Well the answer is the doctrine of the Trinity! Very briefly, the doctrine of the Trinity tells us that the Bible teaches that there is one God who is three persons – Father, Son and Holy Spirit. But God in not a group of three people like the three leaves of a clover. It is not as if you could point at part of God and say, ‘there is the Father’, or another part of God and say, ‘there is the Son’. Father, Son and Holy Spirit are distinct but they are not separate individuals like three human beings. No, their relationship is of a totally different order. Father, Son and Holy Spirit are not three individuals but are three divine persons who dwell in one another. That means that the Father is in the Son, the Son is in the Spirit and the Spirit is in the Father (see John 14:11). So, the Trinity is not one God in three parts. It is one God and that one God is three persons who are in the closest possible relationship with one another. That means that when you have the Spirit you have the Father and the Son. The Spirit is not the Father and he is not the Son, but the nature of their relationship is that if you have the Spirit you have the Father and the Son too.
That is exactly what we see in Romans 8. Paul switches between the Spirit and Christ – because if the Spirit is dwelling in you, then Christ is in you. We get a very similar thought in John 14. Here as Jesus teaches the disciples before his departure he promises them that he will send the Spirit to them (14:16-17). But he immediately interprets this to mean that he himself will come to him (14:18). The Spirit coming means that in some sense Jesus too comes to them.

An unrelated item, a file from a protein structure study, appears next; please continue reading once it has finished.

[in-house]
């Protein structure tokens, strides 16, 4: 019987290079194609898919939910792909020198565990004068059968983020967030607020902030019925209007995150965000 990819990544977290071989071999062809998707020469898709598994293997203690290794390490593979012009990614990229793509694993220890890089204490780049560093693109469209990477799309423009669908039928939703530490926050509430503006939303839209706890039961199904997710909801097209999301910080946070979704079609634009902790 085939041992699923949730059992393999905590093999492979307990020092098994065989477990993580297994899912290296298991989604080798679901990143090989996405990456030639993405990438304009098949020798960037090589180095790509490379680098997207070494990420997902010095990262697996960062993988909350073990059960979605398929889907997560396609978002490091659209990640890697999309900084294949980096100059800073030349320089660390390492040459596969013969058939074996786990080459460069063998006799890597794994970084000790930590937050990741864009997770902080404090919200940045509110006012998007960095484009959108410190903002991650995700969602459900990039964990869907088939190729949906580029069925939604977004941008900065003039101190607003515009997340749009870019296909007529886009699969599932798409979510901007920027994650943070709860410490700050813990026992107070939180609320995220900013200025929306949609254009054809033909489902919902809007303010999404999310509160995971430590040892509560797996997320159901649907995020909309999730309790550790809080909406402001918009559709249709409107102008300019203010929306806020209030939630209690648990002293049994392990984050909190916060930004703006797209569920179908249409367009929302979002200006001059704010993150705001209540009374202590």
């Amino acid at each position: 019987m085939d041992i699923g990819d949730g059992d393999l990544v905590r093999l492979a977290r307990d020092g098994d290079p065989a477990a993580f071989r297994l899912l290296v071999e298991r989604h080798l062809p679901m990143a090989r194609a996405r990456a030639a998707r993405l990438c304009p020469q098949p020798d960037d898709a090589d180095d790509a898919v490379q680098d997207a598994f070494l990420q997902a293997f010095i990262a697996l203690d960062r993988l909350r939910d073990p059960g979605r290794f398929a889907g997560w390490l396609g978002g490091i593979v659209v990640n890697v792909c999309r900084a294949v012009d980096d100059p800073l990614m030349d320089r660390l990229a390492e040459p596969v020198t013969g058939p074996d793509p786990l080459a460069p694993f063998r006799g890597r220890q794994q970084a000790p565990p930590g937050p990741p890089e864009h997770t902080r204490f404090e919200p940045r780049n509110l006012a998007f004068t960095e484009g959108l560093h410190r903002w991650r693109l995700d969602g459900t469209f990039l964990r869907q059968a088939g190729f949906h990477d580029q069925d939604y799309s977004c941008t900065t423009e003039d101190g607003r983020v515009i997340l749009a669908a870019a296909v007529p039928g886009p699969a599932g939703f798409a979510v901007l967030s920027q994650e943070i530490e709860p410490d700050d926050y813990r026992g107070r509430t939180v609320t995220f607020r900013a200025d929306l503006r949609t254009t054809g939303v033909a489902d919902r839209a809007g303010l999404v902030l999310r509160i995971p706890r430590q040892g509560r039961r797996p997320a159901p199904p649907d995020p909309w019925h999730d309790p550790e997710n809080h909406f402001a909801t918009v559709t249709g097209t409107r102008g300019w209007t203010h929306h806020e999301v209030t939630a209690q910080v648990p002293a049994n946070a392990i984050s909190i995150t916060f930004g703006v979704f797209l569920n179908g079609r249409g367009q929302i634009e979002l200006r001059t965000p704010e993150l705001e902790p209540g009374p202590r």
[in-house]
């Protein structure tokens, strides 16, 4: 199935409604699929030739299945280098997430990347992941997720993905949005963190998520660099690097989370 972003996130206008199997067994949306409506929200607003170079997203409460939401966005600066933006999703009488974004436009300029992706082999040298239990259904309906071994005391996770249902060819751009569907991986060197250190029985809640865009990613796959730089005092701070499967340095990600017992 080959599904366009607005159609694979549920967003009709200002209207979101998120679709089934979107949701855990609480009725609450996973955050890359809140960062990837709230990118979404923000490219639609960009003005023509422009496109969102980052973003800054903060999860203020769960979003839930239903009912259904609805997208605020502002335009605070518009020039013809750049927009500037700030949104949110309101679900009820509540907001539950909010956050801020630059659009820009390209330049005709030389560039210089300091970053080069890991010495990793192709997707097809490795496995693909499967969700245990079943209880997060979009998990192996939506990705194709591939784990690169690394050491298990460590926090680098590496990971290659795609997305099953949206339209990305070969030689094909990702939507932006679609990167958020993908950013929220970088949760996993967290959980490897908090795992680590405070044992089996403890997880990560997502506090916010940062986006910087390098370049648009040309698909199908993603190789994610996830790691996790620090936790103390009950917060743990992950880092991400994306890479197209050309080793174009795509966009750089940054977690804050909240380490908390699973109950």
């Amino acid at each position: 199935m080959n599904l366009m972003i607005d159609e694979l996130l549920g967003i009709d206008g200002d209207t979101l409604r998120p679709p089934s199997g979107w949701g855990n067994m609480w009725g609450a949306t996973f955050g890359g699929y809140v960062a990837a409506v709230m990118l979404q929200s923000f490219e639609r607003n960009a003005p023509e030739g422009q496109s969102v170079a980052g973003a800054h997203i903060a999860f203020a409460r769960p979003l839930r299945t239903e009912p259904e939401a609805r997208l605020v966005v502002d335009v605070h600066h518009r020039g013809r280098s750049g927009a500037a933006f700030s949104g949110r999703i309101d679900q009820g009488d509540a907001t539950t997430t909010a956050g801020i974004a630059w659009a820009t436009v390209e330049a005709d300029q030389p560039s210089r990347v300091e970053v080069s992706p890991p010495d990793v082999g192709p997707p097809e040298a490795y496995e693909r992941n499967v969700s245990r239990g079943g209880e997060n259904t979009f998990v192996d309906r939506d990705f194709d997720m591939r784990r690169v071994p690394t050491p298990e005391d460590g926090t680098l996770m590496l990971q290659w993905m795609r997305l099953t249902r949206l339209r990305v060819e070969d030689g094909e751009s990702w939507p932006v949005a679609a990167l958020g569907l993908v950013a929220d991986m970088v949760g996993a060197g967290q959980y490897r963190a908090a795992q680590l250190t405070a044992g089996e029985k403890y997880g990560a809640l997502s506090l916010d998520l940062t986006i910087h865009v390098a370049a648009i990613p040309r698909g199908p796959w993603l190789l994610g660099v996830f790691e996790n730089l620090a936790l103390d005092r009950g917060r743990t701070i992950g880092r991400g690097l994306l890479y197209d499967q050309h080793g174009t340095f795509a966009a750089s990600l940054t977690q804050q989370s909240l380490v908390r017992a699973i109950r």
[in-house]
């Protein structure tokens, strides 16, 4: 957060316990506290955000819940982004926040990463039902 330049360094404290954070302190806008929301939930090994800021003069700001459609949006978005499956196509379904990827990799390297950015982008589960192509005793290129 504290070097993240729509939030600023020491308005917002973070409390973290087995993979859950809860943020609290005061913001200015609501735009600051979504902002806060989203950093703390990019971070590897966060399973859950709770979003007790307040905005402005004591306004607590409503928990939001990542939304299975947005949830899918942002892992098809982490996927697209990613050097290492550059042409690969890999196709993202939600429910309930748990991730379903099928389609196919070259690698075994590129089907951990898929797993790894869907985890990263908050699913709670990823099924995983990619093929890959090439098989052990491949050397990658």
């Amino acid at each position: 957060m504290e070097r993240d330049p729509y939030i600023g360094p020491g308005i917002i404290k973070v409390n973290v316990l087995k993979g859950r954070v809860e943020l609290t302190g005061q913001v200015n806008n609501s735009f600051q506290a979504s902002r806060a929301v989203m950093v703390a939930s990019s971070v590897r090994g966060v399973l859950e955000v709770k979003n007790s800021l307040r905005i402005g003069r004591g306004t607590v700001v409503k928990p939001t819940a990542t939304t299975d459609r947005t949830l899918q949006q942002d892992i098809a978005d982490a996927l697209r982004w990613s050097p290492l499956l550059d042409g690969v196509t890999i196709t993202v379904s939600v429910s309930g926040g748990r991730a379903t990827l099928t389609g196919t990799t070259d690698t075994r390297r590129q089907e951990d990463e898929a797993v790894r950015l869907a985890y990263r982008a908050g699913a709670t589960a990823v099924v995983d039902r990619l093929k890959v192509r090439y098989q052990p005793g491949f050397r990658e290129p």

In other words, the Spirit is not just a representative or a substitute for the absent Jesus. He is not simply an ambassador. When an American ambassador is present, we say that he comes representing the President, but we don’t think of the President himself actually being present. But it is different with God. Where the Spirit is, there is the Father and the Son. The Spirit does not just represent Jesus. Rather, because of the nature of their relationship, he actually brings Jesus with him. It is very difficult for us to understand this because it is not the way human relationships work. In a sense, however, it should not surprise us that God is beyond our understanding! Because of the work of the Spirit, Jesus really is with us. If you are a Christian, he really is in you.
So because Jesus remains a human being with a body, he is not everywhere – he is located in heaven – absent from us. But because of his relationship with the Holy Spirit – he is present with us and in us.
Dr Peter Orr lectures in New Testament at Moore Theological College.
Feature photo: Steve Snodgrass